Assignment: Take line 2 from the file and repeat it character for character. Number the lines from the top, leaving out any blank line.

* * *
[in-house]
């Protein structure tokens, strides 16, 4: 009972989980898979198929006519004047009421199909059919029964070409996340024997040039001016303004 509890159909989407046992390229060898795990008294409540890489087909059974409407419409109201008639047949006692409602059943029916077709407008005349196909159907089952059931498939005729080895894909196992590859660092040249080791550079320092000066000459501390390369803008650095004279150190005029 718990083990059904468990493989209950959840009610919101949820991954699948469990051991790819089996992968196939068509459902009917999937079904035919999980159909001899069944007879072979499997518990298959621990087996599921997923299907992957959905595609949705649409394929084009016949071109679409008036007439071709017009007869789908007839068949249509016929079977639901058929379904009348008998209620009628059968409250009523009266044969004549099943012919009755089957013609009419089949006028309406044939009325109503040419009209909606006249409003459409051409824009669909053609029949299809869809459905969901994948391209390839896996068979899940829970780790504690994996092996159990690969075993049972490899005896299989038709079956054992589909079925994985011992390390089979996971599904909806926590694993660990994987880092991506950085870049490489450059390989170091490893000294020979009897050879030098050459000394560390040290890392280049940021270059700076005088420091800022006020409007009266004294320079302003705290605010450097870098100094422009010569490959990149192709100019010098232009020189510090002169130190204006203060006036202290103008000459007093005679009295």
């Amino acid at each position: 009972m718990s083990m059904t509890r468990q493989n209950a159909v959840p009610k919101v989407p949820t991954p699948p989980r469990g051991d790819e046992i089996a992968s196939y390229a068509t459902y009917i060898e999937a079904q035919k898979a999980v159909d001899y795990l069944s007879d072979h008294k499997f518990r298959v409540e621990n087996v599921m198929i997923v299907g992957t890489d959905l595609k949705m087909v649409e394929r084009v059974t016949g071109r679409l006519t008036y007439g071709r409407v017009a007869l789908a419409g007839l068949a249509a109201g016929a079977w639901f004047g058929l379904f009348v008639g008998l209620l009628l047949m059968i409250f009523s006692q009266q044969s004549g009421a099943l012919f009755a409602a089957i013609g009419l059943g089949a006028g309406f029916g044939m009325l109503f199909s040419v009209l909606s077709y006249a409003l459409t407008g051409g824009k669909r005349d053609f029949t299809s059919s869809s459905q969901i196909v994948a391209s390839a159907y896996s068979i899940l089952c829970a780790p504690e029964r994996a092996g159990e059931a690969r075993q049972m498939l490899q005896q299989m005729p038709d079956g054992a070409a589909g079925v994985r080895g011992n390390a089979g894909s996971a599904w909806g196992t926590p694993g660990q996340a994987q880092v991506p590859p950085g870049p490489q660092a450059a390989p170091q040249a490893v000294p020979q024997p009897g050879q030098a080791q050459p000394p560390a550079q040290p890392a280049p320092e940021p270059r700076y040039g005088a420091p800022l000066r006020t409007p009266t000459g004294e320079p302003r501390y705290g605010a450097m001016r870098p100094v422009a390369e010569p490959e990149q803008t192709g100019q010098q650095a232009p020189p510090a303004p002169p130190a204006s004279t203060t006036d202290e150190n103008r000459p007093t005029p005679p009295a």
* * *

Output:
């Protein structure tokens, strides 16, 4: 009972989980898979198929006519004047009421199909059919029964070409996340024997040039001016303004 509890159909989407046992390229060898795990008294409540890489087909059974409407419409109201008639047949006692409602059943029916077709407008005349196909159907089952059931498939005729080895894909196992590859660092040249080791550079320092000066000459501390390369803008650095004279150190005029 718990083990059904468990493989209950959840009610919101949820991954699948469990051991790819089996992968196939068509459902009917999937079904035919999980159909001899069944007879072979499997518990298959621990087996599921997923299907992957959905595609949705649409394929084009016949071109679409008036007439071709017009007869789908007839068949249509016929079977639901058929379904009348008998209620009628059968409250009523009266044969004549099943012919009755089957013609009419089949006028309406044939009325109503040419009209909606006249409003459409051409824009669909053609029949299809869809459905969901994948391209390839896996068979899940829970780790504690994996092996159990690969075993049972490899005896299989038709079956054992589909079925994985011992390390089979996971599904909806926590694993660990994987880092991506950085870049490489450059390989170091490893000294020979009897050879030098050459000394560390040290890392280049940021270059700076005088420091800022006020409007009266004294320079302003705290605010450097870098100094422009010569490959990149192709100019010098232009020189510090002169130190204006203060006036202290103008000459007093005679009295």